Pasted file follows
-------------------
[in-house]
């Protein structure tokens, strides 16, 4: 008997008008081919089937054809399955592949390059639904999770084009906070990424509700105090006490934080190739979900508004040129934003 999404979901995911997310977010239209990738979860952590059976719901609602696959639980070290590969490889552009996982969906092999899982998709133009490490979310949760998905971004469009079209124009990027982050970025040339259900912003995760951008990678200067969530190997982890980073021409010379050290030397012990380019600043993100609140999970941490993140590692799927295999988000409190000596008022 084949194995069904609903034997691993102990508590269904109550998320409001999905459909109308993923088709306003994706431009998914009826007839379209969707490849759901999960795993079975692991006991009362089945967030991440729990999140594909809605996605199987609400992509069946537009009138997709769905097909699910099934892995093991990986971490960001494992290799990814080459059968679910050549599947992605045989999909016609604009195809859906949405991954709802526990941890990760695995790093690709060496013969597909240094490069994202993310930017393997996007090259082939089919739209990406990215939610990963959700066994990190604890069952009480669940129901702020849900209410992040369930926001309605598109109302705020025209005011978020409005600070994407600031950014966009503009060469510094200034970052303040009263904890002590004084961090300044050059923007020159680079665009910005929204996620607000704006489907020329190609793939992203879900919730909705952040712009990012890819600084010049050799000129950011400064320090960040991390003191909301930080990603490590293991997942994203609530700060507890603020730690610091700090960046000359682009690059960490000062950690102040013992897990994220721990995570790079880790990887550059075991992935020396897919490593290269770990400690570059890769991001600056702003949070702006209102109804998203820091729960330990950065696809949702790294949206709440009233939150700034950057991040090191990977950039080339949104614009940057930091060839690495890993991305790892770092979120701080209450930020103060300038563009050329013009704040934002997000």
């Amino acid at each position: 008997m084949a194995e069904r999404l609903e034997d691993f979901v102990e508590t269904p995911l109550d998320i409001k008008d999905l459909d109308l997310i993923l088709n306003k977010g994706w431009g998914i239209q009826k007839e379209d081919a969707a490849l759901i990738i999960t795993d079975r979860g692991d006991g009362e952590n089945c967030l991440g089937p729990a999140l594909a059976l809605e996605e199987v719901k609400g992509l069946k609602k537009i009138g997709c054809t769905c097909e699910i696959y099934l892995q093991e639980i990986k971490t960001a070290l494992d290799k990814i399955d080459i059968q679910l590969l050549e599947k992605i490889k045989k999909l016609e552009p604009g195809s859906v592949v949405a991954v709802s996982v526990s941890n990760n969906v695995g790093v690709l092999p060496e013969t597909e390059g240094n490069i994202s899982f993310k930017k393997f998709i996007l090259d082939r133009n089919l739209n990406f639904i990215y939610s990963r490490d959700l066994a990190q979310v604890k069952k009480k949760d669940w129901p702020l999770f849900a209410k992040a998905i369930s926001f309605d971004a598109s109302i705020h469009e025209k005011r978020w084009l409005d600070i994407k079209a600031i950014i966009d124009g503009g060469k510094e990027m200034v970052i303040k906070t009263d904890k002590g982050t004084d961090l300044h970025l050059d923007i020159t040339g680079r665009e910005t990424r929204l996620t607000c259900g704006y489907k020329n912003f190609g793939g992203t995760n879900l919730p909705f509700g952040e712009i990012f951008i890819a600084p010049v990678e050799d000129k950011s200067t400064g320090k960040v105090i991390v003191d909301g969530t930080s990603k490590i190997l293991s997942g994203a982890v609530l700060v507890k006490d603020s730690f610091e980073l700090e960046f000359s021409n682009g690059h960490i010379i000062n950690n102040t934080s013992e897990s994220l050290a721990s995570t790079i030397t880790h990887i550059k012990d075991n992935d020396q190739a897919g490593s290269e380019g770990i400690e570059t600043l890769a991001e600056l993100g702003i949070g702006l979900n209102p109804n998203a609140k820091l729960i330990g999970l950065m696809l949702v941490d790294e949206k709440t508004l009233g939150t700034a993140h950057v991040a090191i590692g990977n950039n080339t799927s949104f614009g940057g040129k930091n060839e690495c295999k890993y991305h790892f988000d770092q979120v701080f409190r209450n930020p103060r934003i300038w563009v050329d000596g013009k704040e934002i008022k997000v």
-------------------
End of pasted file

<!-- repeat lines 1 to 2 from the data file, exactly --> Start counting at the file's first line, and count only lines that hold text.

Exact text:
[in-house]
């Protein structure tokens, strides 16, 4: 008997008008081919089937054809399955592949390059639904999770084009906070990424509700105090006490934080190739979900508004040129934003 999404979901995911997310977010239209990738979860952590059976719901609602696959639980070290590969490889552009996982969906092999899982998709133009490490979310949760998905971004469009079209124009990027982050970025040339259900912003995760951008990678200067969530190997982890980073021409010379050290030397012990380019600043993100609140999970941490993140590692799927295999988000409190000596008022 084949194995069904609903034997691993102990508590269904109550998320409001999905459909109308993923088709306003994706431009998914009826007839379209969707490849759901999960795993079975692991006991009362089945967030991440729990999140594909809605996605199987609400992509069946537009009138997709769905097909699910099934892995093991990986971490960001494992290799990814080459059968679910050549599947992605045989999909016609604009195809859906949405991954709802526990941890990760695995790093690709060496013969597909240094490069994202993310930017393997996007090259082939089919739209990406990215939610990963959700066994990190604890069952009480669940129901702020849900209410992040369930926001309605598109109302705020025209005011978020409005600070994407600031950014966009503009060469510094200034970052303040009263904890002590004084961090300044050059923007020159680079665009910005929204996620607000704006489907020329190609793939992203879900919730909705952040712009990012890819600084010049050799000129950011400064320090960040991390003191909301930080990603490590293991997942994203609530700060507890603020730690610091700090960046000359682009690059960490000062950690102040013992897990994220721990995570790079880790990887550059075991992935020396897919490593290269770990400690570059890769991001600056702003949070702006209102109804998203820091729960330990950065696809949702790294949206709440009233939150700034950057991040090191990977950039080339949104614009940057930091060839690495890993991305790892770092979120701080209450930020103060300038563009050329013009704040934002997000």